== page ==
Newly restored Galway Hooker takes to the water

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Galway Daily life & style Newly restored Galway Hooker takes to the water
Credit: Declan Colohan Photography

The newly restored Galway Hooker Realt na Gaillimhe joined the much loved fleet of hookers in the waters around Galway City last week.

Realt na Gaillimhe (Star of Galway), made it maiden voyage last Friday after being restored, and made seaworthy once again, by Bádóirí an Chladaigh.

The beloved hookers, gleóiteogs and púcan that grace the west coast are a combination of design, craft, art, and seamanship.

These boats and those who sail them are an integral part of Galway life and culture. Their story is Galway’s story, it’s in the county’s DNA.

Realt na Gaillimhe, which has been bought by Taylor’s Bar on Dominick Street, will be used as an educational and instructive tool, teaching people how to sail this iconic craft.

The community of traders in Galway’s Westend will be responsible for the yearly upkeep of the Galway Hooker and it has allowed the area to reconnect to our cultural heritage and link to the sea,” said Johnny Duggan Owner of Taylors Bar and Realt na Gaillimhe.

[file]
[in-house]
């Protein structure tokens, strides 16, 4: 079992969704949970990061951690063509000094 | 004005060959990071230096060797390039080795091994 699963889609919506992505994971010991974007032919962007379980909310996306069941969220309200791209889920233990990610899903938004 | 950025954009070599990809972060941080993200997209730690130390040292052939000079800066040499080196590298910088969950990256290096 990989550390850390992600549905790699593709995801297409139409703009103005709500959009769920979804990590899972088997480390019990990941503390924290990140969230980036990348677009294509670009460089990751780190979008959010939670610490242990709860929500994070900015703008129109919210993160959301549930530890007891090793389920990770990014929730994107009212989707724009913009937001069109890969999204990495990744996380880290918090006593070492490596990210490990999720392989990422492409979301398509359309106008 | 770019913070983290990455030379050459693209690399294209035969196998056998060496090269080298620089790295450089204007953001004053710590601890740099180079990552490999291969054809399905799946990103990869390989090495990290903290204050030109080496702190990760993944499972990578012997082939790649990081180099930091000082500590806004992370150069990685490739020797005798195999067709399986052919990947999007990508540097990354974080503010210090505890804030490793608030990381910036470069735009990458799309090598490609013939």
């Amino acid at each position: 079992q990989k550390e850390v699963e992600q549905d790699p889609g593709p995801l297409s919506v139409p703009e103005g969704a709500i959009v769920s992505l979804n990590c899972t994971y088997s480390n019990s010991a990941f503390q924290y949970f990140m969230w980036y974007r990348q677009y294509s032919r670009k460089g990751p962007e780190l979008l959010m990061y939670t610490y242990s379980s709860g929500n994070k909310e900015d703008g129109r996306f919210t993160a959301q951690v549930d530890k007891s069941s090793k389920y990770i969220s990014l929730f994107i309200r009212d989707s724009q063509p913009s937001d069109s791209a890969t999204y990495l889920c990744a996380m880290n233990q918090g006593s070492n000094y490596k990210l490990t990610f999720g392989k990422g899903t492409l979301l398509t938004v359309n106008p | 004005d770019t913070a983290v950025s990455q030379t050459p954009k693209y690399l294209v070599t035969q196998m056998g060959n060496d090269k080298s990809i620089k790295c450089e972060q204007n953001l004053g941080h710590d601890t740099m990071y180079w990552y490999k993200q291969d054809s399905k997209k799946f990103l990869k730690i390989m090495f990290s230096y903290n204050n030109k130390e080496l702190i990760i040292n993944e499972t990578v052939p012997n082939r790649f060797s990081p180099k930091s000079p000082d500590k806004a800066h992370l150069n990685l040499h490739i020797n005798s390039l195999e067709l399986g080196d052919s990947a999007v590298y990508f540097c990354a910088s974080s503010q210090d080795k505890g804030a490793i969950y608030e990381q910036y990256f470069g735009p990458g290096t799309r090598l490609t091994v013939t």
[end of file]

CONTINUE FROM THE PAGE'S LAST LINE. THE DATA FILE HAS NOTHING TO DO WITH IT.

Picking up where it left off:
“There is a massive natural respect here in Galway’s for the sea and this age-old tradition, but this will help to reaffirm and re-establish these links again.”

Bádóirí an Chladaigh have been given the full use of the boat to add it to their existing fleet to train people in the craft of boat building and sailing.

Since 2008, they have been given the responsibility for seven traditional Galway sailing boats, five of which have been either made seaworthy, or are in the process of being made fit for the water.

Peter Connolly of Bádóirí an Chladaigh said “These seven traditional boats will be joined by seven private boats to create a fleet of 14 boats.

“Each will represent one of the ‘Tribe Families’ and will be used to train and teach a new generation of Hooker Sailors”.